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Tourist Places To Visit In Loch Ness
The second-largest freshwater lake in Scotland, Loch Ness extends for 37 km and is situated southwest of the town Inverness in the Scottish Highlands. While the lake is surrounded by exquisite natural beauty and majestic hills and valleys, it is the legend of a resident monster within the depths of the lakes that truly drives most tourists to visit the Loch Ness region. The Loch Ness monster, popularly referred to as Nessie, has been a part of Scotland’s mythical history for centuries. As the claims of sightings continued to grow over the past century, more people continued to come out with alleged pictures and proofs of the monster’s existence. However, the creature still remains a part of most people’s imagination and no reports of its existence have ever been confirmed. Read on to know more about the top places around Loch Ness that are truly worth a visit.
The village of Drumnadrochit is located at the head of Urquhart Bay on the northern shore of Loch Ness. It is usually considered the best place to start exploring the most famous lake in Scotland. The village is home to the Loch Ness Centre and Exhibition, apart from guesthouses and bed-and-breakfasts, cafes and gift shops. It is also a great place to go on a boat cruise, try fishing, or simply walk around enjoying the lovely scenery. Activities like horse riding and pony trekking can also be tried in Drumnadrochit.
The Urquhart Castle is located just a few minutes away from the Drumnadrochit village. The castle is mostly in ruins today and is situated on a piece of land that juts out into the Loch Ness. Dating back to the 13th-century, the castle was a typical motte and bailey fortification whose wooden structure was replaced with stone walls around the 14th-century. After being mostly destroyed in a fire, the castle was abandoned in the 17th-century. Today, Urquhart Castle is a popular hunting spot among tourists for the Loch Ness monster and includes a tower house with fantastic views over the Great Glen, a visitor centre, a video theatre, a gift shop and even a restaurant.
Loch Ness Centre and Exhibition
All you have ever wanted to know about the Loch Ness monster and the evolutionary history of the region can be learned about at the Loch Ness Centre and Exhibition. There is detailed information displayed through audio-visual aids, including the latest information about the developments made towards the search for the monster, newspaper headlines and the underwater pictures. Some of the most interesting displays focus on Operation Deepscan from 1987, which includes sonar readings from the depths of Loch Ness. The centre also has a café and a gift shop, along with a small hotel. Regular boat trips on the Deepscan vessel itself will be an enjoyable activity for those who are interested in learning about the monster while enjoying the stunning views and the spectacular scenery.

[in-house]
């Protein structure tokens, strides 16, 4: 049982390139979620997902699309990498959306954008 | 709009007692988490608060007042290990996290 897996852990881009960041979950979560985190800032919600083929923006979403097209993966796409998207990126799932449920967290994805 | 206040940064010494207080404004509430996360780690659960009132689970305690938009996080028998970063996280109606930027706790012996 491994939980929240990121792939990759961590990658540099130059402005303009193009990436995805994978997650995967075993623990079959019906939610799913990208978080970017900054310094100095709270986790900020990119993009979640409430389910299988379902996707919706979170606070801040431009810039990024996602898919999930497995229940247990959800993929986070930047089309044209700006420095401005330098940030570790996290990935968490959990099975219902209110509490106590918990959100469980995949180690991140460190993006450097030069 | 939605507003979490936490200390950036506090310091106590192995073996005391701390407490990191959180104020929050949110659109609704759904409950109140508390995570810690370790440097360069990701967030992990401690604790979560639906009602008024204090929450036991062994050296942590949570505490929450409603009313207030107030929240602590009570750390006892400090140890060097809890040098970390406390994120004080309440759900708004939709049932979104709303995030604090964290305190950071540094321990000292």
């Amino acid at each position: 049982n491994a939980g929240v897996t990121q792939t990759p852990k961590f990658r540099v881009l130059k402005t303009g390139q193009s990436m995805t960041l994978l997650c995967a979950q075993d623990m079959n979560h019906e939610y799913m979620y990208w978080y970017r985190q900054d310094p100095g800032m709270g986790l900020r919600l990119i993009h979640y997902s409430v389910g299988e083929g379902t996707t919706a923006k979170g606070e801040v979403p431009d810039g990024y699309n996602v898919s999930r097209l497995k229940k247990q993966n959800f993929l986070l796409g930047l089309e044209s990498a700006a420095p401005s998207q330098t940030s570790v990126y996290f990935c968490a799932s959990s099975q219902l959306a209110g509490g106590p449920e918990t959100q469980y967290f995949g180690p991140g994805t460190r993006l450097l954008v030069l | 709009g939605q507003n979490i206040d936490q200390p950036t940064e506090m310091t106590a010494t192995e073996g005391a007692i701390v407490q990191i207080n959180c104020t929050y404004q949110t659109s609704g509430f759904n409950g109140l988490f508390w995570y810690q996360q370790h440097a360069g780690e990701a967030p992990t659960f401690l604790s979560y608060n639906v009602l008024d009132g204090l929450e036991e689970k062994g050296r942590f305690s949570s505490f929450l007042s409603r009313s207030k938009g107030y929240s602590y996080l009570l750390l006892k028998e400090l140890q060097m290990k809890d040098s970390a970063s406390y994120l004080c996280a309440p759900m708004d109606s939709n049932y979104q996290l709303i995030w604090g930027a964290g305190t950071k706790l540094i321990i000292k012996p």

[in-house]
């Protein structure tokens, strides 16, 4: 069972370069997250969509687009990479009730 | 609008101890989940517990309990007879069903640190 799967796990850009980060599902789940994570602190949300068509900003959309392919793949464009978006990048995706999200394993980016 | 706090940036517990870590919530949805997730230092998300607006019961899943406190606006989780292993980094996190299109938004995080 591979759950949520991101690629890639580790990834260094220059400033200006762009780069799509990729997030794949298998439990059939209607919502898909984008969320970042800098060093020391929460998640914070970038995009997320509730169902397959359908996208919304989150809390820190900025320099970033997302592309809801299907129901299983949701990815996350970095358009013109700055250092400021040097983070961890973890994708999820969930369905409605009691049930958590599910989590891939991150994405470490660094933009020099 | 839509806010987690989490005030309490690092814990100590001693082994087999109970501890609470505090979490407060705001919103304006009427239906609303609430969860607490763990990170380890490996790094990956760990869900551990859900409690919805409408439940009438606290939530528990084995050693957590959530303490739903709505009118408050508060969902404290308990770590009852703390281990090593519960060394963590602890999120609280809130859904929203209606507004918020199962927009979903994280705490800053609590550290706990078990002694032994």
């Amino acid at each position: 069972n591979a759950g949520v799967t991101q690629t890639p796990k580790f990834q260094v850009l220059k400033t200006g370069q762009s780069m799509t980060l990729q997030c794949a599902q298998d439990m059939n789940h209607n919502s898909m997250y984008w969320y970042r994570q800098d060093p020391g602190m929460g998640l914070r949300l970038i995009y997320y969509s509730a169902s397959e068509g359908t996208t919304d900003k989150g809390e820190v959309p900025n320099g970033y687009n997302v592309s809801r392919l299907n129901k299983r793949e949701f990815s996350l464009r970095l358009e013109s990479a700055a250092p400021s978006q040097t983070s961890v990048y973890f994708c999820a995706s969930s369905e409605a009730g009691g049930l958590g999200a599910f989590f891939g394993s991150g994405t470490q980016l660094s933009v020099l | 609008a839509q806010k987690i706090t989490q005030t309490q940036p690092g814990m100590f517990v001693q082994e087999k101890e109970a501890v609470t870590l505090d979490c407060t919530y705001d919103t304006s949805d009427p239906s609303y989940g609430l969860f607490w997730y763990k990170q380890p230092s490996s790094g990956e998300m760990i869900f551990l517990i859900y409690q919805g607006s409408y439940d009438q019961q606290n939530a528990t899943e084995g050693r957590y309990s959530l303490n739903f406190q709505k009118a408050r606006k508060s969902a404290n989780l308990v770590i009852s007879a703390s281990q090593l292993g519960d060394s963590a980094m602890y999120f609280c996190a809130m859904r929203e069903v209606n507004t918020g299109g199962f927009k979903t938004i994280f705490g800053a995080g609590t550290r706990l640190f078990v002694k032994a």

Fort Augustus is a village located at the south end of Loch Ness and is popular among tourists who visit the Caledonian Canal, which flows right through the village. The small village has a population of less than a thousand but is constantly bustling with activity; mostly due to the tourists and especially during the summers. The village has been named after the fortress here that was built in the year 1715. Most of the fortress ended up being demolished in 1876. Since then, it has been an abbey for Benedictine monks with also a school on site. One of the favourite pastimes for tourists and even locals here is to sit back in a restaurant or café by the canal and watch the boats go in and out.
Completed in 1849, the 96-km Caledonian Canal stretches from Fort William to Inverness and was used for transportation in earlier times; it is now mostly used for leisure activities by tourists. One-third of the canal is man-made while the rest of it is made up of Loch Linnhe, Loch Lochy, Loch Oichy and the longest part made up of Loch Ness. Holidaymakers and vacationers get to enjoy the canal through rental boats and canoes while admiring the stunning scenery that surrounds them along the waterway. The Caledonian Canal Centre located nearby has a museum that can be visited to learn all about the history of the canal, along with a gift shop where visitors can purchase souvenirs. Several good restaurants worth trying line the canal as well.
Fort George is an 18th-century historic monument that was used to defend Inverness against naval attacks back then and still functions as military barracks for the Royal Regiment of Scotland. The fort is protected by around 1-mile worth of walls and contains exhibits and facsimiles that allows visitors to see the different ways the fort has been used across different periods. From the fort ramparts, visitors can observe a variety of local wildlife like dolphins, killer whales and seals. The Highlander’s Museum is located within the former Lieutenant Governor’s quarters of the fort, which contains around 40,000 military artefacts. The museum is a ‘Scheduled Ancient Monument’ – the highest listing for building conservation in Scotland – and tells the story of the Highlanders Battalion of the Royal Regiment of Scotland.
The Culloden Battlefield is the site where the final battle of the Jacobite Rising took place on 16th April 1746. Unsurprisingly, the region holds a sober ambience and visitors get to explore the battleground where more than 1500 men lost their lives. The battlefield has a memorial cairn that is 20 feet tall and there are headstones dotted all over to mark the graves of the clan members. A visitor centre located near the battle site provides information and details about the battle. While the battlefield itself is free to visit, the visitor centre and the attached museum has an entry fee.